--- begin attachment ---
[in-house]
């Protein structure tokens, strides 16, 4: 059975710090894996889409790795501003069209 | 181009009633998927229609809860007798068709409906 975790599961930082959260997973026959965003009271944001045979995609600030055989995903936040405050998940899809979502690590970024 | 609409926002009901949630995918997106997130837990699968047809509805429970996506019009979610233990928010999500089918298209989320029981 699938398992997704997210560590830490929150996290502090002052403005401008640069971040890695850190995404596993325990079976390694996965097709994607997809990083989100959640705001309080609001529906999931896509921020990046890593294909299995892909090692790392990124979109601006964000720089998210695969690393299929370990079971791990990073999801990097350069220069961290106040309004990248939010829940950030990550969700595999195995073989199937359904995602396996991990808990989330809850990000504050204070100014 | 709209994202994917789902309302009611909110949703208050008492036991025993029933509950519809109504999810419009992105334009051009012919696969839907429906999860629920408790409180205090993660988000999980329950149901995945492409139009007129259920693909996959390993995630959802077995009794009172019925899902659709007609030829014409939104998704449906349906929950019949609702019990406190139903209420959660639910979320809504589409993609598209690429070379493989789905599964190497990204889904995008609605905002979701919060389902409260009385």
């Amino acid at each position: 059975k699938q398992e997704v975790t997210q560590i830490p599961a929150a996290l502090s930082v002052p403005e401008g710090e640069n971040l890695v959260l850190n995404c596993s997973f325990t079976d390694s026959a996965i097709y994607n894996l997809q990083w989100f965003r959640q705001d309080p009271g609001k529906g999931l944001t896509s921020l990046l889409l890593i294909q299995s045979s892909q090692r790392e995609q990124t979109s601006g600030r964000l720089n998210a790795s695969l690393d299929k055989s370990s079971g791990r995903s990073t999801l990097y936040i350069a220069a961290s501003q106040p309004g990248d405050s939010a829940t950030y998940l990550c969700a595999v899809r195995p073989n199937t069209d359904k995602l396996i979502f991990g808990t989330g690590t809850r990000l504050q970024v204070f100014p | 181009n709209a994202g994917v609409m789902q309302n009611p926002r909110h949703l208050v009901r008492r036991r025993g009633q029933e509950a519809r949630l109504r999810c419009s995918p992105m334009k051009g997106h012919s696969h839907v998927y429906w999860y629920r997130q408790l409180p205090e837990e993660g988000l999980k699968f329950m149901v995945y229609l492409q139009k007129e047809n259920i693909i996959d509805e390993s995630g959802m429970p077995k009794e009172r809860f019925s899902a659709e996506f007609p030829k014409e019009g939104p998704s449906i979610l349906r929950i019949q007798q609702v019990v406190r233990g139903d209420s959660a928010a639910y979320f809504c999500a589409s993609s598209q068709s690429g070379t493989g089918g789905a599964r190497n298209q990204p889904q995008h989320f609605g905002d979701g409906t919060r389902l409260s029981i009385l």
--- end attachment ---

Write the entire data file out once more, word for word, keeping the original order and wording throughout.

[in-house]
């Protein structure tokens, strides 16, 4: 059975710090894996889409790795501003069209 | 181009009633998927229609809860007798068709409906 975790599961930082959260997973026959965003009271944001045979995609600030055989995903936040405050998940899809979502690590970024 | 609409926002009901949630995918997106997130837990699968047809509805429970996506019009979610233990928010999500089918298209989320029981 699938398992997704997210560590830490929150996290502090002052403005401008640069971040890695850190995404596993325990079976390694996965097709994607997809990083989100959640705001309080609001529906999931896509921020990046890593294909299995892909090692790392990124979109601006964000720089998210695969690393299929370990079971791990990073999801990097350069220069961290106040309004990248939010829940950030990550969700595999195995073989199937359904995602396996991990808990989330809850990000504050204070100014 | 709209994202994917789902309302009611909110949703208050008492036991025993029933509950519809109504999810419009992105334009051009012919696969839907429906999860629920408790409180205090993660988000999980329950149901995945492409139009007129259920693909996959390993995630959802077995009794009172019925899902659709007609030829014409939104998704449906349906929950019949609702019990406190139903209420959660639910979320809504589409993609598209690429070379493989789905599964190497990204889904995008609605905002979701919060389902409260009385």
């Amino acid at each position: 059975k699938q398992e997704v975790t997210q560590i830490p599961a929150a996290l502090s930082v002052p403005e401008g710090e640069n971040l890695v959260l850190n995404c596993s997973f325990t079976d390694s026959a996965i097709y994607n894996l997809q990083w989100f965003r959640q705001d309080p009271g609001k529906g999931l944001t896509s921020l990046l889409l890593i294909q299995s045979s892909q090692r790392e995609q990124t979109s601006g600030r964000l720089n998210a790795s695969l690393d299929k055989s370990s079971g791990r995903s990073t999801l990097y936040i350069a220069a961290s501003q106040p309004g990248d405050s939010a829940t950030y998940l990550c969700a595999v899809r195995p073989n199937t069209d359904k995602l396996i979502f991990g808990t989330g690590t809850r990000l504050q970024v204070f100014p | 181009n709209a994202g994917v609409m789902q309302n009611p926002r909110h949703l208050v009901r008492r036991r025993g009633q029933e509950a519809r949630l109504r999810c419009s995918p992105m334009k051009g997106h012919s696969h839907v998927y429906w999860y629920r997130q408790l409180p205090e837990e993660g988000l999980k699968f329950m149901v995945y229609l492409q139009k007129e047809n259920i693909i996959d509805e390993s995630g959802m429970p077995k009794e009172r809860f019925s899902a659709e996506f007609p030829k014409e019009g939104p998704s449906i979610l349906r929950i019949q007798q609702v019990v406190r233990g139903d209420s959660a928010a639910y979320f809504c999500a589409s993609s598209q068709s690429g070379t493989g089918g789905a599964r190497n298209q990204p889904q995008h989320f609605g905002d979701g409906t919060r389902l409260s029981i009385l």